Sometimes it's easy for me to find out the chords in a song (by ear and try), but if the songs is complicated, I can't figure out the chords. Existing software and platforms also cannot find the correct chords. Some software suggest multiple similar chords for each measure (bar).

If I want to play on keyboard/guitar (and sing along), do I have to use the same exact chords as original song? or I can use similar chords?


3 Answers 3


If I want to play on keyboard/guitar (and sing along), do I have to use the same exact chords as original song? or I can use similar chords?


In fact, no one is going to stop you! It's not necessary to play the exact same chords as the original song; however, stray too far from the original, and you might have some issues. Your audience might not recognize the song if you don't play chords that are similar enough in quality or function, for one, and it is good to be able to accurately transcribe by ear, but for the purpose of making music, it is not a problem to play chords that may not be exact matches for the original harmonies and voicings. Especially if you play guitar or keyboard to accompany in a sing-along manner, often a quick approximation of the harmony of a piece will be sufficient to make great music.

In double fact, there may not even be a set of "exact" chords for the song you're playing. If you're playing a piano song on guitar, chances are your guitar chords are not note-for-note transcriptions of the piano chords. Does the original have a different bass note than what you are playing? Are the notes in a slightly different order? Is there a note being left out of or added to the chord that you are playing, or vice versa? All covers require some small deviations from their originals, and things like voicing changes due to instrument ergonomics are practical and necessary in many cases.

Additionally, chord labels can be quite subjective. You might hear that chord as an Em7, I might hear it as G6. Or the upper structure of a Cmaj9 chord. Or just plain old G. Try to make the decision between chords on the basis of what serves the music best, not on what is the most objectively accurate to the original.

Chord substitutions are another concept to be aware of and play around with. Is that A7 chord getting boring, or perhaps you're just not that good at playing it? Try subbing in a C# half-diminished 7th in its place. It may work, it may not. There are lots of types of chord substitutions (some more drastic than others), and though they can serve different musical purposes, they are all entirely acceptable for use in cover music.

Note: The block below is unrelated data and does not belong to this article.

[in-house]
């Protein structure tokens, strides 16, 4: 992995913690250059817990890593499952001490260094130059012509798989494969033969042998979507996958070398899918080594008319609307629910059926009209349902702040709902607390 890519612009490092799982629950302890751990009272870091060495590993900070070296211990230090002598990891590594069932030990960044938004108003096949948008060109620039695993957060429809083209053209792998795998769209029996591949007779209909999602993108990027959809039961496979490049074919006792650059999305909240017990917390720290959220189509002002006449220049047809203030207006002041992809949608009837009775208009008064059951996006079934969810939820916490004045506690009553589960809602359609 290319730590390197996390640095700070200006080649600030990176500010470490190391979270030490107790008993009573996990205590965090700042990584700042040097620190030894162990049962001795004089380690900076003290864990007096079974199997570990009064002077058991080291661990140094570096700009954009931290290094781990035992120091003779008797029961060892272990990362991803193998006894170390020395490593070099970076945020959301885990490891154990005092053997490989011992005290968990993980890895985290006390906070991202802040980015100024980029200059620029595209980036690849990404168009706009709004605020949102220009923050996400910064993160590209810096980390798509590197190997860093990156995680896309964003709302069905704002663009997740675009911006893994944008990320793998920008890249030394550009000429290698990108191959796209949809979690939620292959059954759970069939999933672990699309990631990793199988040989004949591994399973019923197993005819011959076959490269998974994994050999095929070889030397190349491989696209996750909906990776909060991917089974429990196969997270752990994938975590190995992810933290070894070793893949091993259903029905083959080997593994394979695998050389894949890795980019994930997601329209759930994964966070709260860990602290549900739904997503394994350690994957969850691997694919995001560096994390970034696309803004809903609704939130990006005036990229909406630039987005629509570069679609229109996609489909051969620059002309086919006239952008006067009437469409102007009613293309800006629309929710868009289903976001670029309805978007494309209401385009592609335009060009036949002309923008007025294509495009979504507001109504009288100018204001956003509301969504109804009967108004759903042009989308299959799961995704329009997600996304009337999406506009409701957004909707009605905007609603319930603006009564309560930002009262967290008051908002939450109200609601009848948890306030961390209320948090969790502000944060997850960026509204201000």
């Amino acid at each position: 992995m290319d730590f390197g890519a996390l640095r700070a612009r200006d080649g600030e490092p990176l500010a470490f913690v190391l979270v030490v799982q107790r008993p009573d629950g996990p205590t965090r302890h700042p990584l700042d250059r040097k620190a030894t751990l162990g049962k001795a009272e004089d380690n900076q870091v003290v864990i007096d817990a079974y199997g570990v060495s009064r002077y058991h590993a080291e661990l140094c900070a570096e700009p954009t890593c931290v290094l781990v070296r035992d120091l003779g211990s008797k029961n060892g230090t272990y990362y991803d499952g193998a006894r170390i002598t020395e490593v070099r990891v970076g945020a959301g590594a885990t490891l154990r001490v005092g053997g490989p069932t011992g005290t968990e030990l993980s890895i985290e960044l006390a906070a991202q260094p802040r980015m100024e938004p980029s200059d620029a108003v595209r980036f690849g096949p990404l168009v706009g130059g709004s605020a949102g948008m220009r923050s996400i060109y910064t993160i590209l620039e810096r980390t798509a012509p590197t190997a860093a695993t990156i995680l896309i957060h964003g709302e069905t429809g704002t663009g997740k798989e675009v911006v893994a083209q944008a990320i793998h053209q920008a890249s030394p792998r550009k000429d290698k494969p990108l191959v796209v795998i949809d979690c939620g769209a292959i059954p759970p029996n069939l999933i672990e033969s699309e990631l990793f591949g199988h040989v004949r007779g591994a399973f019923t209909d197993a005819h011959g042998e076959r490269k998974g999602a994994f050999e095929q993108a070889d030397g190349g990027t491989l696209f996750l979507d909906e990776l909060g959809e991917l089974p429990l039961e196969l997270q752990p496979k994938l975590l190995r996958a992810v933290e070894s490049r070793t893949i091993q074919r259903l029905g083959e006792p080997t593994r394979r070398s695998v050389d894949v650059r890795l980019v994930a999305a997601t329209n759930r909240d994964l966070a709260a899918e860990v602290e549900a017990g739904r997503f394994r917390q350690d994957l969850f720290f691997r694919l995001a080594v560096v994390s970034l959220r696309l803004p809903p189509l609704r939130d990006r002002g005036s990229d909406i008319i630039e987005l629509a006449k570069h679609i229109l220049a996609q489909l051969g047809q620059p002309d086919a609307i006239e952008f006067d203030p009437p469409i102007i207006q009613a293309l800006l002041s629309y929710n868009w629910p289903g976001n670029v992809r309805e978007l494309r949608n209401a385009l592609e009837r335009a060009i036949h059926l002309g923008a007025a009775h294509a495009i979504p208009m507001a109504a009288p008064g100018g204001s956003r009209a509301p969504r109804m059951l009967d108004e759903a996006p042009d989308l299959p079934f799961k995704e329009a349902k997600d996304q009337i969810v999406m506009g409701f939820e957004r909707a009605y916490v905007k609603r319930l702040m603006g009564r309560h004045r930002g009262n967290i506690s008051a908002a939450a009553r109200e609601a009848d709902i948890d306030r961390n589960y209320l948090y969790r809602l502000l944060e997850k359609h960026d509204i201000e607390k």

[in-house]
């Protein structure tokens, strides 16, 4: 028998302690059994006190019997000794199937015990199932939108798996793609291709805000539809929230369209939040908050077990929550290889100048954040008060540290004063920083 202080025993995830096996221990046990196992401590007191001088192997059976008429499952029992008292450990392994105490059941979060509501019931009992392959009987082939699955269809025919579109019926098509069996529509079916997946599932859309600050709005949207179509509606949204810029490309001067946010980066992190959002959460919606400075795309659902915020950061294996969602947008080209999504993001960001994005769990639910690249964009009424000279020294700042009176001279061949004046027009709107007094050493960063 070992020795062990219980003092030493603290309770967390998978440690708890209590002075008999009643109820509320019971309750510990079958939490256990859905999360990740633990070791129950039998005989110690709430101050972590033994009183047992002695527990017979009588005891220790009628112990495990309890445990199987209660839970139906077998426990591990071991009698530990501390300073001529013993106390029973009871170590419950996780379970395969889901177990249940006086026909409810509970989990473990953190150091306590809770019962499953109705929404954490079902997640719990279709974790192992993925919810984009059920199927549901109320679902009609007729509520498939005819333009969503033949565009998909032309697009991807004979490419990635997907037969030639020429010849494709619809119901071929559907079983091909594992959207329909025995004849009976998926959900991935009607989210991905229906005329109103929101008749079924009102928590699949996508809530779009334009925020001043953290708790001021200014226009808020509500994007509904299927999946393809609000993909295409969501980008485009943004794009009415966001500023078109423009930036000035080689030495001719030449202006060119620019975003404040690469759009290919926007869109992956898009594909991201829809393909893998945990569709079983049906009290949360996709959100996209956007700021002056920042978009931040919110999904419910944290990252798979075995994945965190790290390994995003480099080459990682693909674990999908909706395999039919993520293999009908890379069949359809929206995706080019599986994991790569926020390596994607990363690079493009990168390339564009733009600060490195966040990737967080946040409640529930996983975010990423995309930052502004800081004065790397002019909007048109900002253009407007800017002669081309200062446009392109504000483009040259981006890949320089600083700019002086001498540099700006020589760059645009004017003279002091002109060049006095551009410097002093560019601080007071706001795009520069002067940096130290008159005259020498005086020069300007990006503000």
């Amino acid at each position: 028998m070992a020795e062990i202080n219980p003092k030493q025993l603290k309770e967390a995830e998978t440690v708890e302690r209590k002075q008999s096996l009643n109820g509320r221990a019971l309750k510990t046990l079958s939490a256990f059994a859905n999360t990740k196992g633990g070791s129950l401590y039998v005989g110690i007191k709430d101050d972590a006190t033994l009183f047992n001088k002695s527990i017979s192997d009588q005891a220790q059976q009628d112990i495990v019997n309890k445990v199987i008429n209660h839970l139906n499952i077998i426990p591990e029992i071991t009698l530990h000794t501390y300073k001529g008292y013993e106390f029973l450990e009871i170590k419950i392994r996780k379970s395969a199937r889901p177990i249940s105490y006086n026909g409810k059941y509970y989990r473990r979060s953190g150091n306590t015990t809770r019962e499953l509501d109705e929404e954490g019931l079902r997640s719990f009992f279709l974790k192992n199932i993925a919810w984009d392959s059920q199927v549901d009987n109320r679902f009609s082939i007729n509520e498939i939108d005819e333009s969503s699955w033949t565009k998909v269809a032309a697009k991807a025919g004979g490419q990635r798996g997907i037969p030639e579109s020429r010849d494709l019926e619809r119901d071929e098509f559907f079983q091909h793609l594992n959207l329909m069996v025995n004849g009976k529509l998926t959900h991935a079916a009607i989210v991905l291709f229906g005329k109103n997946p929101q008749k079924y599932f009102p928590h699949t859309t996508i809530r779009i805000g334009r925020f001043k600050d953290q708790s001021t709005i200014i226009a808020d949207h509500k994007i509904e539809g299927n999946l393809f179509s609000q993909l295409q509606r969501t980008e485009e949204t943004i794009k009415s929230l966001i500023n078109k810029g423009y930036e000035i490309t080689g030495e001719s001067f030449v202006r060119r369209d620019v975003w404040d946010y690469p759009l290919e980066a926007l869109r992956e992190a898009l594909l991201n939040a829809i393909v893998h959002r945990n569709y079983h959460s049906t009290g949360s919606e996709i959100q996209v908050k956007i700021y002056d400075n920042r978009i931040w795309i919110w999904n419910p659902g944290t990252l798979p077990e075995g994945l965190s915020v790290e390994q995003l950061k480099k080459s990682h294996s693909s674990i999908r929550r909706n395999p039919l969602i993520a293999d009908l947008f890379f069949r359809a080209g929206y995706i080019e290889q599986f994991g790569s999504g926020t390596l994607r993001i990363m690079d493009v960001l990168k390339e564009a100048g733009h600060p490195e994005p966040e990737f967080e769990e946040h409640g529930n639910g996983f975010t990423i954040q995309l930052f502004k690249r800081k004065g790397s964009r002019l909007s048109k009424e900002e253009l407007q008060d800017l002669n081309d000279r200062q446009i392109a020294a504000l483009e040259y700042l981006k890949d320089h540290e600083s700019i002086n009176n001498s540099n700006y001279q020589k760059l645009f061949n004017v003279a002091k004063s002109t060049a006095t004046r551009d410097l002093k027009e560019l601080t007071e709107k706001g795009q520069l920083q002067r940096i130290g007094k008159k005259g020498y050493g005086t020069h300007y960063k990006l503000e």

"Some software suggest multiple similar chords for each measure (bar)."

The problem with those programs is that they do not follow a very human approach to playing/identifying the chords to a song. The software identifies notes being sounded, and looks at them as an addition problem. C + E + A = Am, as the logic goes. Human listeners take things within context, though, and make determinations about how to understand the music based on factors outside of simply the summation of the detected frequencies. A rapidly changing melody might cause a computer to state that the chord quality is changing rapidly with suspensions and added notes, but to a human listener, this is clearly not a useful analysis of the music.

Take "Hey Jude" in F major as an example, and examine the line "Take a sad song..." from its chorus. Chord identification software would hear the notes C, E, G, and F, then decide upon a chord name that explicitly puts an F in the chord, like Cadd11 or Fmaj9(no3)/C. A musician hearing the song correctly identifies that the F frequency comes from a melody note, not included in the harmony, and therefore sensibly labels this chord as C. The issues with software analysis get more and more potent as the music being analyzed gets more and more complicated. Online resources, even though submitted by real human beings, are prone to errors and/or useless chord labels for songs as well.

I would be wary of the mindset that all songs have one exact correct set of chords. It is a great exercise to attempt to get as close as possible to what you hear in the recording, but under close enough examination, there is no such thing as a perfect transcription.

  • Thanks for comprehensive answer. It was very helpful.